Transcendent Simple Soul

  • Erik Nis Ostenfeld
Part of the Martinus Nijhoff Philosophy Library book series (MNPL, volume 10)


Though the Gorgias starts as a discussion on rhetoric it soon develops into a battle between two different views of morality and, by implication, between two views of man. Socrates’ view is of interest in this connection. He takes the soul-body distinction for granted. So do his opponents Gorgias, Polus and Callicles. Socrates further holds that there is a state of health (euhexia) for each. Justice and legislation care for the soul, while medicine and gymnastics attend to the body (464). Medicine and justice are corrective, while gymnastic and legislation are formative. A dualistic view may be involved here, though the ready assent of Gorgias may not commit him to more than a distinction. One may have states of mind differing from states of body even on a monistic view. But it should be taken into account that, say, talking and giving drugs are two rather different sorts of art dealing with two correspondingly different types of state, provided that the doctrine that cause and effect must be alike is Platonic. Now a little further on we are told that whenever there is an agent there is a correlative patient, and that a specific kind of activity is correlated with a specific kind of passivity. The quality of the experience and the action is the same. If there is cutting, there must be an object cut, and if the cut be big, deep or painful, the object must be cut in the same way (476bd).40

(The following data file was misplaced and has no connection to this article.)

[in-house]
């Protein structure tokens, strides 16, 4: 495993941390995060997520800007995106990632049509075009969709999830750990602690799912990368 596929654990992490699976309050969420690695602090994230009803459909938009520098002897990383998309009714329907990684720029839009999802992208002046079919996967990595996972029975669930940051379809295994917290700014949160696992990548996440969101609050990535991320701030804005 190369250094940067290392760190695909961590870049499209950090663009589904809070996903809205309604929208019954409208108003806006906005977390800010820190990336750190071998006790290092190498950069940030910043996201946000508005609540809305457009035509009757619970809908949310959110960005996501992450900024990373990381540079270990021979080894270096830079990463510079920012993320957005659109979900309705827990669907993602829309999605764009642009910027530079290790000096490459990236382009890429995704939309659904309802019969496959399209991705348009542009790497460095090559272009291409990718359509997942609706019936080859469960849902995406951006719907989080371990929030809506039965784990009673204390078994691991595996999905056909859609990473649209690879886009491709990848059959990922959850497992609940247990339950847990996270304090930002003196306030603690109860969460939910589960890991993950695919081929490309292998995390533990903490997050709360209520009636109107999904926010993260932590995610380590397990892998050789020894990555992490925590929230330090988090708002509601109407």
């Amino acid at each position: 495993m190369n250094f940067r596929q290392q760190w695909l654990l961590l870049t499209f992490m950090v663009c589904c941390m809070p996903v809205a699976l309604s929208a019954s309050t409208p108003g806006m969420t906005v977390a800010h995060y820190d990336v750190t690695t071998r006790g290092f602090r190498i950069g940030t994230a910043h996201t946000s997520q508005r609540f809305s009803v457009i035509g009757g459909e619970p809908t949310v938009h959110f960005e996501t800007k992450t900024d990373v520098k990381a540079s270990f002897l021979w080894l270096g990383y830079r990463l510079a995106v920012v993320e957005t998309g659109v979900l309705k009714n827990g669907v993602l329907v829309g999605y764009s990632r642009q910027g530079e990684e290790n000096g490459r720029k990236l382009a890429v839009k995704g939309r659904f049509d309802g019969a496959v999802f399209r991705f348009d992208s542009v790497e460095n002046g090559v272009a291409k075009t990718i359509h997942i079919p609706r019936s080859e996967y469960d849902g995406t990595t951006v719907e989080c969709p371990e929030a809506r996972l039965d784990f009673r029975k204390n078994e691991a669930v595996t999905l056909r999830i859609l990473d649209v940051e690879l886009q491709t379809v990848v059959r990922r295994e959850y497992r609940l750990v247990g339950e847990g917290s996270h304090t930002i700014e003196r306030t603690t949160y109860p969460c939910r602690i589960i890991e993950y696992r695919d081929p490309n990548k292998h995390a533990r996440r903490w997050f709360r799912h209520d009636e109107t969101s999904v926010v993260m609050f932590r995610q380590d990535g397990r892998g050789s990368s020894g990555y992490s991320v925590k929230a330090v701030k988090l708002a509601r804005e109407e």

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Copyright information

© Martinus Nijhoff Publishers, The Hague 1982

Authors and Affiliations

  • Erik Nis Ostenfeld
    • 1
  1. 1.University of AarhusDenmark

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